Last year I was teaching Stanford’s French language sequence, so my daily routine was largely structured around teaching and lesson planning. I would get up around 7 am, have breakfast, get to the classroom by 8:15, then teach from 8:30-9:20. Then I normally do lesson planning for the next day immediately after teaching. After lunch, I normally have my own literature seminars to attend, and in the late afternoon I normally have Chinese Martial Arts training with the Stanford team. The evenings are usually spent working and having dinner with my boyfriend.


You have taught French at Stanford, tutored prison inmates in the Princeton area, mentored high school students from Hong Kong etc. - What makes you so passionate about education?

I didn’t fall in love with learning because of a book, or because of a historical figure, or even because of a family member; I fell in love with learning because of my teachers. Education is the single most powerful tool to equip and inspire young minds, and there is nothing more rewarding than offering someone else the transformative experience of seeing the world through the lens of intellectual curiosity and inquiry. The world has always and will always offer more than we could ever hope to explore, but it takes stellar educators to guide and equip young minds through the process. My experience teaching and mentoring in the New Jersey prison system has also made me an even firmer believer that quality education should be accessible to everyone. I am really looking forward to the day when Polygence has grown enough to be able to offer pro-bono services and scholarships to underserved communities.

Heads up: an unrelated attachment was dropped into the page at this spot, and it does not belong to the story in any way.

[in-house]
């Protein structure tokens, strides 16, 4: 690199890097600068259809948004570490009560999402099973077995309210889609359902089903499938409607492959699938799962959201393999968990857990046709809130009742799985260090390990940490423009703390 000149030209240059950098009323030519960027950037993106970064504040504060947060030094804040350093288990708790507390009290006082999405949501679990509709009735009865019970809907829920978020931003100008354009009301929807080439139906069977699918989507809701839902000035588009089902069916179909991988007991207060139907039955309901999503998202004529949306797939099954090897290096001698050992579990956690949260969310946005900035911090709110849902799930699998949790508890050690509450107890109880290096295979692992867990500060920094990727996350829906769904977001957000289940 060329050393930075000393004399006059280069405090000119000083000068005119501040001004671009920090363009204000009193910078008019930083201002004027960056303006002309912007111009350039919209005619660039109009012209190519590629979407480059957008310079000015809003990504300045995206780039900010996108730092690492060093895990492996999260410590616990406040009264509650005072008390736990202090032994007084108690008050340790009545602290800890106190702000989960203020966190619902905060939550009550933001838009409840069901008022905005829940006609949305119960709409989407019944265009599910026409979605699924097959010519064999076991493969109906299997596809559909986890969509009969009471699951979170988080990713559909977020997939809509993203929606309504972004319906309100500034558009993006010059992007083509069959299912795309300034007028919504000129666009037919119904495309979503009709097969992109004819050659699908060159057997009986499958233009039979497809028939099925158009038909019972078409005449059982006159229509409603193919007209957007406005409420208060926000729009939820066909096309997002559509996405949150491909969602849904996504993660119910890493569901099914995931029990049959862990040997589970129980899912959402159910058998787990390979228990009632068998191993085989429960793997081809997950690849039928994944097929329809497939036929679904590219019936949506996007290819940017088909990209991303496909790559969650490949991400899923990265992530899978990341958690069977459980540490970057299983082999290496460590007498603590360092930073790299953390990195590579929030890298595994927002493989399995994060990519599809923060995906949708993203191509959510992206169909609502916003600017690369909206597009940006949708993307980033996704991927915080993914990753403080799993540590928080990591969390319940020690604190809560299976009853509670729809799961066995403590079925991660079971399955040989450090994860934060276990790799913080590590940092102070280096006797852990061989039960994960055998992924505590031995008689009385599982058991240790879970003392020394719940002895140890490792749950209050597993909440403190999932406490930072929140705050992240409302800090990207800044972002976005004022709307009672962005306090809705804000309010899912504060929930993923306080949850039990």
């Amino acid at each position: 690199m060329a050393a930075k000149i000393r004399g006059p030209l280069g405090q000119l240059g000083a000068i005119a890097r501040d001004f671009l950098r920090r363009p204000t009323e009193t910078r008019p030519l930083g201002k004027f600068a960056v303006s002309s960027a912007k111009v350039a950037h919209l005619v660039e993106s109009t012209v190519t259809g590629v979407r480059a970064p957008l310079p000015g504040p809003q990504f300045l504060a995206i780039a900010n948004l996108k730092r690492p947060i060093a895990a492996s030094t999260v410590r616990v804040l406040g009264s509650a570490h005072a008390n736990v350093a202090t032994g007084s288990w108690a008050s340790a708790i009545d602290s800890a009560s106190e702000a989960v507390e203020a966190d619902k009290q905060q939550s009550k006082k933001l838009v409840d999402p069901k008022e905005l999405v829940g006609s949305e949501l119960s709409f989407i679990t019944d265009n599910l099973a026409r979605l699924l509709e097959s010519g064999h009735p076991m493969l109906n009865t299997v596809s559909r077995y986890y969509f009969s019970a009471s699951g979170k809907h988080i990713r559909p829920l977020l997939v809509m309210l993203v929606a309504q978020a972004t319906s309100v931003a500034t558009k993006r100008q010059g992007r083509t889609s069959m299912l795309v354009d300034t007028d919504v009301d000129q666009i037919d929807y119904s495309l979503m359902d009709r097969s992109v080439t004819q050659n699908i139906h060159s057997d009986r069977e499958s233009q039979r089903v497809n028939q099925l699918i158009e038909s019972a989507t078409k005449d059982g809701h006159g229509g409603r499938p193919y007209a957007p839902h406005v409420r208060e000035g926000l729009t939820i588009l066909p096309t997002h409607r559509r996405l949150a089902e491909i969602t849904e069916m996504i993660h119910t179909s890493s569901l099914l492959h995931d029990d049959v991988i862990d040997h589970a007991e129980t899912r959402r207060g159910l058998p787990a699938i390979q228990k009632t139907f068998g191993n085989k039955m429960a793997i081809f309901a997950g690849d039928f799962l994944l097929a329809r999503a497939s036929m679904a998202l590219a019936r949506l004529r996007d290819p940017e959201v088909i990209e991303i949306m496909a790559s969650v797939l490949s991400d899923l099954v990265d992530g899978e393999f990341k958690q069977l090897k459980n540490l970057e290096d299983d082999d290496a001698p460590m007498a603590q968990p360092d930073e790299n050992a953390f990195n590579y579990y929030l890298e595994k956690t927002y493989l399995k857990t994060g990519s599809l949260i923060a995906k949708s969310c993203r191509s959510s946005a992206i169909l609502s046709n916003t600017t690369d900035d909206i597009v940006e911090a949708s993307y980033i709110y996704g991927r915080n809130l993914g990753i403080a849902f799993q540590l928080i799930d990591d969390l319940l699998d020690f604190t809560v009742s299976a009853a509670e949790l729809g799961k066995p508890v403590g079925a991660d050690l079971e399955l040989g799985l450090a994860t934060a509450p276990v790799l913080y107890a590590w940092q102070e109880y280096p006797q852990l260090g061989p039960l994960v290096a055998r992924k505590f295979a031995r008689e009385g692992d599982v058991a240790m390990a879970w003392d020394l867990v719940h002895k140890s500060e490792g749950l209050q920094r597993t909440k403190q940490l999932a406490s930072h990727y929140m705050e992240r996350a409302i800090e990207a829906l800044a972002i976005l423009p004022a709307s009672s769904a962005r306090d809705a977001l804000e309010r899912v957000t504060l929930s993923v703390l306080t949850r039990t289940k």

Did you have mentors yourself in the past?


Academic and personal mentors have been the single most important motivator for my own intellectual trajectory. My eighth grade English teacher was the one who introduced me to the joys of literature and poetry, and I credit her with much of my decision to major in Comparative Literature and pursue a career in education. I still have fond memories of reading Wordsworth and Blake’s poems under her guidance and embarking on fun creative projects that engage with the literary texts that we have been studying. To this day, she is a dear friend and mentor to me and I mean it when I say I would not be where I am now without her.

In terms of my experience in higher education, I have also been lucky enough to have been introduced to many strong female figures in my academic experiences at both Princeton and Stanford. Building personal and intellectual relationships with these professors-turned-mentors have helped me tremendously with my interpersonal skills as well as given me a support network far away from home.

What has been your most rewarding mentorship experience?

Among all of my experiences during those memorable four years, I am most proud of the independent social justice project that I started and built from scratch with some of my close friends: Princeton Reentry Employment and Preparation (PREP). PREP was a prison education program I started that provided vocational and employment skills training for incarcerated individuals who were about to reenter the workforce in society. Building this project and teaching with my team in New Jersey’s prisons was one of the most challenging and humbling experiences I have ever had and it marked the beginning of my commitment to and passion for education and for giving back to society.